The concession comes amid a major review of the Commission’s buildings portfolio in Brussels which will be substantially reduced over the coming years.
As part of a shake-up of its retail estate portfolio, it is believed the executive wants to halve the number of buildings it manages in Brussels by 2030, from 50 to 25.
The expected plan will see the amount of office space the Commission uses going down from 780,000m² to 580,000². This will reportedly save the Commission between €280m-€440m.
Most of the buildings affected are outside the EU Quarter where the Commission’s Berlaymont headquarters is based.
The COVID-19 pandemic is thought to have persuaded the Commission to bring forward the changes to its buildings policy.
Since the start of the health crisis, the majority of its employees in Brussels have worked from home, something which is expected to continue for the foreseeable future.
"The Commission is constantly adapting its buildings’ policy to new realities and needs. The Commission strives for a green, digital and modern administration offering staff a good working environment” European Commission spokesman
It is believed that as many as 40 per cent of its workforce will continue to telework with the remainder working in “flexible office spaces.”
The plans have generally been welcomed by MEPs contacted by this site.
Renew Europe MEP Fabienne Keller told this website, “The health crisis will have an impact on the way we work and on the real estate market. I therefore believe that the European institutions must review their building strategies, as the Commission is doing.”
The French member added, “The Commission's logic may not be adaptable to all the institutions, but at least it opens a reflection on the subject.”
She went on, “In terms of expenditure, we must also be reasonable with regard to European citizens who are suffering from the crisis. We must certainly resize certain building projects that would be too costly, I am thinking in particular of the Paul Henri Spaak building for the European Parliament. Especially since the European Parliament already has a hemicycle in Strasbourg.”
“The health crisis will have an impact on the way we work and on the real estate market. I therefore believe that the European institutions must review their building strategies, as the Commission is doing” Fabienne Keller MEP
Keller said, “As far as the European Parliament is concerned, I am rather in favour of returning to normal functioning, as soon as possible. It is a parliamentary assembly and in order to fulfil our democratic role we must encourage debate. We realised that this is not fully possible remotely.”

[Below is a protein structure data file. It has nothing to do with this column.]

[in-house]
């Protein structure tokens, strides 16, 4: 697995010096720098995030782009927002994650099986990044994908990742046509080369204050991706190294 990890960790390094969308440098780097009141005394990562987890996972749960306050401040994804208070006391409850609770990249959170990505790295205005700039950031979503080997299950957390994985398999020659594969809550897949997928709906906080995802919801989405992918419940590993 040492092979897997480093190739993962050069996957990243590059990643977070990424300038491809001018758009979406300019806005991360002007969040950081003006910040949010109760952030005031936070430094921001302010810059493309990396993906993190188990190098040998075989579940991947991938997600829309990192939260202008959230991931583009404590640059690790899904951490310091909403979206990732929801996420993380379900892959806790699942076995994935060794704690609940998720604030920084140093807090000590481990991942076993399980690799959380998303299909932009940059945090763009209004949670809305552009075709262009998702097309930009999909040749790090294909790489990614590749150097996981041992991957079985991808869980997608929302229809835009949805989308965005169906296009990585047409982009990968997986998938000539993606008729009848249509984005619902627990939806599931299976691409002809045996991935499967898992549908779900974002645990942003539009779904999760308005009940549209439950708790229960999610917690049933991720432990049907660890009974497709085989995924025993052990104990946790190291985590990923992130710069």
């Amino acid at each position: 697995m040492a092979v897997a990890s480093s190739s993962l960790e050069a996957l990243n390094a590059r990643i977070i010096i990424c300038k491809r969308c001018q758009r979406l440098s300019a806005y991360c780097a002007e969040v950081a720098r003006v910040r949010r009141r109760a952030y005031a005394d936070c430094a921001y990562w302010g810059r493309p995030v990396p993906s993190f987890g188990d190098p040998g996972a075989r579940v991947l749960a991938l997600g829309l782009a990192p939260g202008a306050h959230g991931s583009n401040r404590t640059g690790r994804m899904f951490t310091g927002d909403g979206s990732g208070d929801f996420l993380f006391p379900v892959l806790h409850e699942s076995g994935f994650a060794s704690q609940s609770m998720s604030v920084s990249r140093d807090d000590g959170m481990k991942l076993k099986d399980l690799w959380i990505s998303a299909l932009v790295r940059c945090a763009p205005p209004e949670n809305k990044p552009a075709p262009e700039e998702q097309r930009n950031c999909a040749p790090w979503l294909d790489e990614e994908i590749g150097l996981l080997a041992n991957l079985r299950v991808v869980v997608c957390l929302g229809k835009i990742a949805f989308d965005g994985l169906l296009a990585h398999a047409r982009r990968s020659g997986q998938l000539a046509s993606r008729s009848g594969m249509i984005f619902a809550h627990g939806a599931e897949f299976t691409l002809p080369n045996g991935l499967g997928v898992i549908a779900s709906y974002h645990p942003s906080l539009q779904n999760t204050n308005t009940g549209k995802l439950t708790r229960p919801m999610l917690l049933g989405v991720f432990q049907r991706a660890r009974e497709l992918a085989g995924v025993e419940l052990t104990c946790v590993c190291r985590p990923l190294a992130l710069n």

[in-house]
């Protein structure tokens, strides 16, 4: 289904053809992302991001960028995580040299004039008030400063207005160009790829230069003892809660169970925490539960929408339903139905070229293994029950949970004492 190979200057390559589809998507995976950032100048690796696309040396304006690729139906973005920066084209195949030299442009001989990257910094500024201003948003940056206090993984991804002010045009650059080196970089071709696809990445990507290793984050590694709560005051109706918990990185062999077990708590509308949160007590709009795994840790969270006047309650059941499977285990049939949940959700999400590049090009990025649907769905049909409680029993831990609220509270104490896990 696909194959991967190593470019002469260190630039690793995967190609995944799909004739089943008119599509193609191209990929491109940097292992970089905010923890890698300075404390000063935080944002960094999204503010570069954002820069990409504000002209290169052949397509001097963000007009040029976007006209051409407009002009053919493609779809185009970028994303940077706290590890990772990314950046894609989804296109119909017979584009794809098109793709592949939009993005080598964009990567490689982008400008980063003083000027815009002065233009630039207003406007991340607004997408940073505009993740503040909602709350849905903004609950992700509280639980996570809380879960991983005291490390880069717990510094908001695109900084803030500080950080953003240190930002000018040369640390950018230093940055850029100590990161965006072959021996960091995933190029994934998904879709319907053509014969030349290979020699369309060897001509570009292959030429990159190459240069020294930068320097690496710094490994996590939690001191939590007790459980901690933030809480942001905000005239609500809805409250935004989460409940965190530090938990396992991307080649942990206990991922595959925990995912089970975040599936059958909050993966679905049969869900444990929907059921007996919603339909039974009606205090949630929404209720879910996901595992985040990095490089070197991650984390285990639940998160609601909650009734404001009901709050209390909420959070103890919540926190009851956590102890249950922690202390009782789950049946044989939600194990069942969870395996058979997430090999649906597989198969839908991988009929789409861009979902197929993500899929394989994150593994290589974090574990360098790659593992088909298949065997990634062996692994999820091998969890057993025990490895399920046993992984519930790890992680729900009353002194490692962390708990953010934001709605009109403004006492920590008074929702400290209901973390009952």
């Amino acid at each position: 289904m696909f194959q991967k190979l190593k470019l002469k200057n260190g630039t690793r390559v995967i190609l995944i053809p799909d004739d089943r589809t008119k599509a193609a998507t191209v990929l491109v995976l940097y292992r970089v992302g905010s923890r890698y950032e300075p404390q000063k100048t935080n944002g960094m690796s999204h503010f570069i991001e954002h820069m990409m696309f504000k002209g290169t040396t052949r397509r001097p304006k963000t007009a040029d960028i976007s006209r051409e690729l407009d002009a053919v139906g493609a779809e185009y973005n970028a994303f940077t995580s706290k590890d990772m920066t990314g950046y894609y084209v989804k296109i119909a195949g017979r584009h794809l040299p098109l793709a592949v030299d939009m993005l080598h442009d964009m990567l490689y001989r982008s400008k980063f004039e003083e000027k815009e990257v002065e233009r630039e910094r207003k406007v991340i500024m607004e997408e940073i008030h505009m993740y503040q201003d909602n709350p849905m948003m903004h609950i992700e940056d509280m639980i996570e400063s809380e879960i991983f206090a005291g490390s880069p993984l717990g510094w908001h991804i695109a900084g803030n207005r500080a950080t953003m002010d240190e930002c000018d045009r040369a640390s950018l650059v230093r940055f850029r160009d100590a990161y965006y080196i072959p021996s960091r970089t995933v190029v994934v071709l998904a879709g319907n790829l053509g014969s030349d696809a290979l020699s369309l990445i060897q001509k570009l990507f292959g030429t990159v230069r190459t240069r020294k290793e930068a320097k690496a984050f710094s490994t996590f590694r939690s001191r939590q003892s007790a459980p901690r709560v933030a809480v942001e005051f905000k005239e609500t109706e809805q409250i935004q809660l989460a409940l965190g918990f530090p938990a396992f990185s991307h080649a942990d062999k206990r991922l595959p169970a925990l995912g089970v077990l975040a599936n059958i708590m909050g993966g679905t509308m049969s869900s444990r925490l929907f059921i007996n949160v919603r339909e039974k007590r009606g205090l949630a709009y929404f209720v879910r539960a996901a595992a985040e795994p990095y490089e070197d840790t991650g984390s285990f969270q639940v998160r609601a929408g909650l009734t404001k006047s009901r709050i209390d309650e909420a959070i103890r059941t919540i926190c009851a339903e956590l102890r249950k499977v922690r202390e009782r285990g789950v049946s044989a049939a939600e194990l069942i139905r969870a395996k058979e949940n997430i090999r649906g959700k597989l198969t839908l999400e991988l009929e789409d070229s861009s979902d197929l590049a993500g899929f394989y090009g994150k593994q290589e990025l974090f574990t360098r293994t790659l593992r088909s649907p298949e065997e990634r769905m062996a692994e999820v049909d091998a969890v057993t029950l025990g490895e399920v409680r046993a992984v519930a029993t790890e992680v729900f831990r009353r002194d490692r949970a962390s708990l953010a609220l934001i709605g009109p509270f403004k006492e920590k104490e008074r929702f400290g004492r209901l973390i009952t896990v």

Further comment comes from Dutch member Rob Roos who told this site, "We welcome the idea of reducing the square meters of workspace. We are in favour of a small government and a reduction in government costs.”
The ECR Group member said, “The Commission wants more people to work from home. As far as we are concerned, it is also important to continuously reflect if saving costs on staff is possible. Just like commercial companies do on a regular basis."
A commission spokesman explained its future buildings policy, telling The Parliament Magazine, “The Commission is constantly adapting its buildings’ policy to new realities and needs. The Commission strives for a green, digital and modern administration offering staff a good working environment.”
The spokesman said, “The real estate policy will take into account the COVID impact with a wider and more generalised use of teleworking and the objectives of the European Green Deal in order to reduce its carbon footprint.”
"We welcome the idea of reducing the square meters of workspace. We are in favour of a small government and a reduction in government costs” Rob Roos MEP
The spokesman went on, “All decisions will be done according to the financial regulation and sound financial management principles which require adequate planning of the purchase and rent of buildings.”
“The Commission’s buildings’ policy will be rolled out over ten years at the pace of leases coming to an end and the lease or purchase of new buildings.”
“The plans are indicative and subject to possible fine-tuning or changes depending on the response of the real estate market. The roll out will be done in close collaboration and consultation with the staff of DGs and services concerned.”